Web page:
The government then passed the Emergency Regulations (Security Zones) Law, which designated certain areas as “security zones” in order to ban anyone from permanently living in or entering these zones. The zones were often sold to the Jewish National Fund, and the regulations remained in place until 1972.51
To legitimize its hold on Arab properties, Israel enacted the 1950 Absentee Property Law.52 This law stipulated that any person who “was a legal owner of any property situated in the area of Israel or enjoyed or held it, whether himself or through another,” between November 29, 1947, and May 19, 1948, and who has left Palestine before September 1, 1948, would be considered an “absentee.”53 According to the Law and Administration Ordinance, all property belonging to an absentee would be appropriated by the Custodian of Absentee Property, who was then authorized to decide whether to lease, maintain, or sell it.54
Israel also established the Development Authority in 1950 to serve as a major actor in land allocation. According to the Absentee Property Law of March 1950 (Clause 19) and the Development Authority (Transfer of Property) Law of July 1950, the Custodian of Absentee Property was now given the authority to sell properties to the Development Authority.55 The goal was to turn over properties to the Development Authority in order to codify the expropriation of Arab lands by the Jewish state as a permanent condition, whereas it had been temporary in the hands of the Custodian of Absentee Property.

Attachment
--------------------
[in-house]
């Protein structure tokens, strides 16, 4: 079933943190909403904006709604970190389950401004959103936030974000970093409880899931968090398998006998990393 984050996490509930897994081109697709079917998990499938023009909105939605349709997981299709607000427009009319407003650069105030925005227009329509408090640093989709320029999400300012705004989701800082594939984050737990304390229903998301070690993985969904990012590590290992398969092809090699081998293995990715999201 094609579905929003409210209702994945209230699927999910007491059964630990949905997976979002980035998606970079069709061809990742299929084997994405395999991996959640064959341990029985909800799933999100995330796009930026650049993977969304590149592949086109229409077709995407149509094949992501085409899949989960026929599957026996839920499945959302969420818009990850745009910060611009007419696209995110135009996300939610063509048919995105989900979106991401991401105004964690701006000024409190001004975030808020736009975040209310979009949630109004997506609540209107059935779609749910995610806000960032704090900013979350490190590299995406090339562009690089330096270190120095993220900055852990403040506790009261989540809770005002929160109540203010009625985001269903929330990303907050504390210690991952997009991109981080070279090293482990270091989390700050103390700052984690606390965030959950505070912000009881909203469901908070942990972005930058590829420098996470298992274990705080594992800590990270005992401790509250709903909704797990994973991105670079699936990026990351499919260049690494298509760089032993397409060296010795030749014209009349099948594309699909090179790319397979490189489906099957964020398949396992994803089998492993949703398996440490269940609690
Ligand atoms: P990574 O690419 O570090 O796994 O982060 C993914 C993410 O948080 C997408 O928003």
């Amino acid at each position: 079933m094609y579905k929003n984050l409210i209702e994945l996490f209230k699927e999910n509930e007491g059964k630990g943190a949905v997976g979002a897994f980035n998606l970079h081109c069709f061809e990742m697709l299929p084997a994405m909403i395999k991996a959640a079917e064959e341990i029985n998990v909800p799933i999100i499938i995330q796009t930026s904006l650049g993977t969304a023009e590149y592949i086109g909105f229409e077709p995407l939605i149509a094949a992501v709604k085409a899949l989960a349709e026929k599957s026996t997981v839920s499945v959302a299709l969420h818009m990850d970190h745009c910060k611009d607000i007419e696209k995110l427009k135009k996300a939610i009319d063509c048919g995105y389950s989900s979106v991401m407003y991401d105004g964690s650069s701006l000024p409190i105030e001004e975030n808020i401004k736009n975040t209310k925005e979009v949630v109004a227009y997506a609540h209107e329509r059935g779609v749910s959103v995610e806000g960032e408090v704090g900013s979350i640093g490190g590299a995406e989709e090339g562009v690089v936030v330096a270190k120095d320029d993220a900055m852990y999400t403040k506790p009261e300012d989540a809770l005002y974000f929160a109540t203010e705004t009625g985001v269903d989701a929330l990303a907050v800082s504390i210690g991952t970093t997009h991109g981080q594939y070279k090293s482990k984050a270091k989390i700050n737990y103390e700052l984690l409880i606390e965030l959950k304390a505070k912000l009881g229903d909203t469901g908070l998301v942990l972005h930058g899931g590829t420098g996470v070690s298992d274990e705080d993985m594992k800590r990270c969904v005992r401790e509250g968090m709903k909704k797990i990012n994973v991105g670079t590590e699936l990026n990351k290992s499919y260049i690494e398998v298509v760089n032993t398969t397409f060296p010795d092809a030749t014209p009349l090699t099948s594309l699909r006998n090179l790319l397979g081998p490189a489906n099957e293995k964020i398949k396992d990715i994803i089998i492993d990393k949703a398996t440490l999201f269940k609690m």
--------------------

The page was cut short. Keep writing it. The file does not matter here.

Three years later, in March 1953, Israel passed the Land Acquisition (Validation of Acts and Compensation) Law, enabling the selling of all properties under the Custodian of Absentee Property to the Development Authority. The law applied to “immovable property that 1) was not in its owner’s possession on 1 April 1952; 2) had been used for essential development, settlement and security between 14 May 1948 and 1 April 1952; 3) was still needed for these purposes.”56 As a result of this law, the Custodian of Absentee Property sold the Sakakini house to the Development Authority, officially stripping Khalil Sakakini of his ownership of the house. The Development Authority thus became the new formal owner of the house, and it could sell it to a third party. Moreover, through this law, the Finance Ministry bought and nationalized about 1.2 million dunams.